Sunday. 1 he many columns devoted to the fair and this island were
interestingly written and well illustrated. It was a work of excellent
promotion for the fair, and, as an addition to a usually large Saturday
edition, a credit to the editorial ability, mechanical and typographical
skill of the office from which it was issued The Maui News with all
of Maui congratulates its publishers. To this fchould be added a word
of thanks from Maui to all of the island press which has been so liberal
m giving much space to the fair.
Maui's Fair at the end of this month will be well worth visiting
and we hope that many Kauai people may find it convenient to take it
in. Maui and Hawaii are taking the lead in establishing the "fair"
spirit in the Islands, and it would not hurt at all if it spread farther
north to Kauai. Garden Island.
It's a good thing for the Tuna Club that its president's fish stories
are not so strenuously contradicted as are the financial reports of H.
Gooding Field. Advertiser.
a pnase 01 -- --
. . ,. , .j.,nnt,im onn romance.
wltn surnns buy...- ---- -- .
In "A Gutter Magdalene miss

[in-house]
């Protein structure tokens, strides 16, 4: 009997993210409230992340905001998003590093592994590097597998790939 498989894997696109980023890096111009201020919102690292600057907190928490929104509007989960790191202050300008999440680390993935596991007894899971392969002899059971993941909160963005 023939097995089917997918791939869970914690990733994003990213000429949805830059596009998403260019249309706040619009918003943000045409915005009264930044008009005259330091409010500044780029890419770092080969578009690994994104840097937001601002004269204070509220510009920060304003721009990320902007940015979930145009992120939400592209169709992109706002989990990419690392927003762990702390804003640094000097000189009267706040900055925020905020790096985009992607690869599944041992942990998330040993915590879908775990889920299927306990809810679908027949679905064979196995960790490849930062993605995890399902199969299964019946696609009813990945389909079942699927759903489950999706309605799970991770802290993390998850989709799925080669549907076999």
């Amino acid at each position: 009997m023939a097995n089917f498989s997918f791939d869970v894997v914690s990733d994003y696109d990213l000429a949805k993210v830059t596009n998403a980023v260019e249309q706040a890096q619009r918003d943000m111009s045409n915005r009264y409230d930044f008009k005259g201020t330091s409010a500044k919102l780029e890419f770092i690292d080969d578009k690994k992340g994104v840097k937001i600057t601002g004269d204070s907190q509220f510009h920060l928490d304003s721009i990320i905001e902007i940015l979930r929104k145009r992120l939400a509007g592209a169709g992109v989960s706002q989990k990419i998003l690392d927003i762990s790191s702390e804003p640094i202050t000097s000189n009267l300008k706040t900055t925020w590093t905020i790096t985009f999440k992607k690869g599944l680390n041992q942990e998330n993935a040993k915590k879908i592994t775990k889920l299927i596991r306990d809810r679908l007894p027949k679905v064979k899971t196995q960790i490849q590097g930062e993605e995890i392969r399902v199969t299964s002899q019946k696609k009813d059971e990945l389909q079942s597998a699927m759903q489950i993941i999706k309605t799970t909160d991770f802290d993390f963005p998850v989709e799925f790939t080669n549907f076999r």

as Maida, finds redemption m u
legiance to the Salvation Army. As
a worker for this great cause her path
re-crosses those whom she knew n
other days. Temptation is thrown in
her way again. The manner in whlcn
she successfully combats these temp
tat'ons forms the remainder of story.
Siirmnnded bv a huneer-frenized
mob of her own people, whom she has
vowed to avenge for the wrongs wnicn
captial has inflicted upon them, Jane,
tho Hnnphtpr of one of the oil workers,
stands between her love for the mil
lionaire son of her father's employer,
and the trust of the striking laborers.
It is his life or her honor!
How she saves both, how she attains
iioo mH fair donlinir for the opp
ressed workers, and happiness for her
self, makes for a photo arama oi most
"The Making of Maddalena"
George Hale in a mellow mood makes
a reckless boast.
to T)i.,rt Tiaiorovo in whom he is
engaged, will give him a year's time
he will become a greater artist than
the much sought Signor Pastorelli.
Georce Hale is studying an in uume
when he receives Blanches letter
throwing him over for Pastorelli.
George, driven reckless, marries Mad
dalena, his Deauuiui muuet.
After a year in Paris, Manual
comes to America. The tables are
now turned, and it is through Mad
dalena that the beauty and strength
of the play Dunas 10 bu
"Miss Nell Lockwood Contralto
.tii t nnirnrnnii will aDDear at
JYllHH rcil " - -
the Wailuku Orpheum Tuesday next,
and Kanuiui weuurauo;.
In speaking of this wonderful, artist
Nell Lockwood, one hestitates lest
they have not paid the deserved tri
bute to her wealth of talents. Her
songs, wierd, gay or teeming with the
heart break of the Oriental lover
could not speak their message save
for the personality of the singer. She
1'ves them, breathes them, displaying
a dramatic temperament of rare de